Do you believe that UDL and DI are incompatible frameworks? Or can these approaches to instruction complement one another in a marriage of sorts? I believe that UDL and DI represent different approaches to instruction, but they have some core similarities that support curriculum design in distance learning environments that strive to enhance access to higher education. In fact, I think it makes sense to include both in the distance-learning context.
The most notable similarity between the two approaches is that that they share a common end goal: to account for student variability in the classroom. However, the two approaches differ a bit in the ways in which they go about achieving this (just like spouses in a marriage). While DI is based on retrofitting and modifying instruction on the back-end, UDL anticipates student’s diversity and builds in multiple forms of representation, engagement and expression from the outset. A clash in pedagogical approach? Or just a bump in the road? Neither, if you work on the strengths of each approach in a way that complements the core goal that both frameworks support: student variability. If we continue focusing of the differences between the two approaches, we will be unable to turn adversaries into allies.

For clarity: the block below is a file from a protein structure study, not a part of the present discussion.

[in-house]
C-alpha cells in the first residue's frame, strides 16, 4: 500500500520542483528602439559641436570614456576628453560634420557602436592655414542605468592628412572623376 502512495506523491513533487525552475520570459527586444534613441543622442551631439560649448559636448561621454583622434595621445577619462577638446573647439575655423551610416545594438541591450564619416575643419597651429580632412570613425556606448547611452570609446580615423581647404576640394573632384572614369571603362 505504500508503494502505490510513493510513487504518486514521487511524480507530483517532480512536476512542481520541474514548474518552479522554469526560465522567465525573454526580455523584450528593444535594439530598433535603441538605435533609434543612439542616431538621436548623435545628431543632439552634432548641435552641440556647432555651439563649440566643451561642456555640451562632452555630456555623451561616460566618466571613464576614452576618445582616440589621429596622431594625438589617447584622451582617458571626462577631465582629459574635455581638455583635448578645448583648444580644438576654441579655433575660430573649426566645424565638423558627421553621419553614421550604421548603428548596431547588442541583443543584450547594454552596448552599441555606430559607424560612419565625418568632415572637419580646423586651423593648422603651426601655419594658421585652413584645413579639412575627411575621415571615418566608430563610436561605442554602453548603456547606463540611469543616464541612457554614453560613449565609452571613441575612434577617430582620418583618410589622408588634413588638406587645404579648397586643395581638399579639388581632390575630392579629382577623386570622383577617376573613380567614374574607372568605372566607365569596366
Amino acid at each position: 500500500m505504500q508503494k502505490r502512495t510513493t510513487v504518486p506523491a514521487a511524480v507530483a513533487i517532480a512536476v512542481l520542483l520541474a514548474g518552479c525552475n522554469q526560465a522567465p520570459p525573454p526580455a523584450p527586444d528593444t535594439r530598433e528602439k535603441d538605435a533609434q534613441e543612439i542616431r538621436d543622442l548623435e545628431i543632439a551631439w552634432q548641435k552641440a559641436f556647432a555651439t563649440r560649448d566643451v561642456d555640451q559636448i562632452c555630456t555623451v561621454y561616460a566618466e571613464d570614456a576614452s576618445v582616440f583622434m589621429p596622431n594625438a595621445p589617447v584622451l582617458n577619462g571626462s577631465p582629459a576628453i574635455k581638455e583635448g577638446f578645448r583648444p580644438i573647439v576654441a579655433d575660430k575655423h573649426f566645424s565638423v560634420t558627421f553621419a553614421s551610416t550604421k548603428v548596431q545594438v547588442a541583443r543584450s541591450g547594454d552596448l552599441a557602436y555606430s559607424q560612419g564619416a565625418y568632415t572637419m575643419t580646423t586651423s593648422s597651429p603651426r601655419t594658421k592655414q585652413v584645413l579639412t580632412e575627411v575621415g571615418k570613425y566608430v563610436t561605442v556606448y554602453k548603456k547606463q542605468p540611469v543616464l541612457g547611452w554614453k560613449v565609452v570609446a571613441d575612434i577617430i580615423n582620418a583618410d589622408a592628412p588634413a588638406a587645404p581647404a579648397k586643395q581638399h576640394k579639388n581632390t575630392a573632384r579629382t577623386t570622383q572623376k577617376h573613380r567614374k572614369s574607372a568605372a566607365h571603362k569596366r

Join my session at the upcoming conference where I will showcase how the flexibility of the online classroom can be monopolized to create a customized learning experience for each student by incorporating elements of both approaches. I will also present a working prototype of how UDL applications of DI have been applied to a Business Communications course in a distance learning setting by altering the three elements of DI (product, process and content) in the provision of the three UDL principles (multiple means of representation, expression, and engagement), which I will demonstrate to the audience.
Ashiya Abdool Satar is an academic in the Department of Communication Science at the University of South Africa (Unisa). She has diverse research interests that mirror her educational pursuits in the areas of organizational communication, media studies, inclusive education, and Open Distance and e-Learning (ODeL) in the Higher Education sector. Ashiya is currently involved in projects focusing on active youth citizenship, social justice, media identity and representation, public sector communication, and inclusive education, with a particular focus on the universal design of learning (UDL) approach. Ashiya is also co-editor of an upcoming book related to social media theory and research.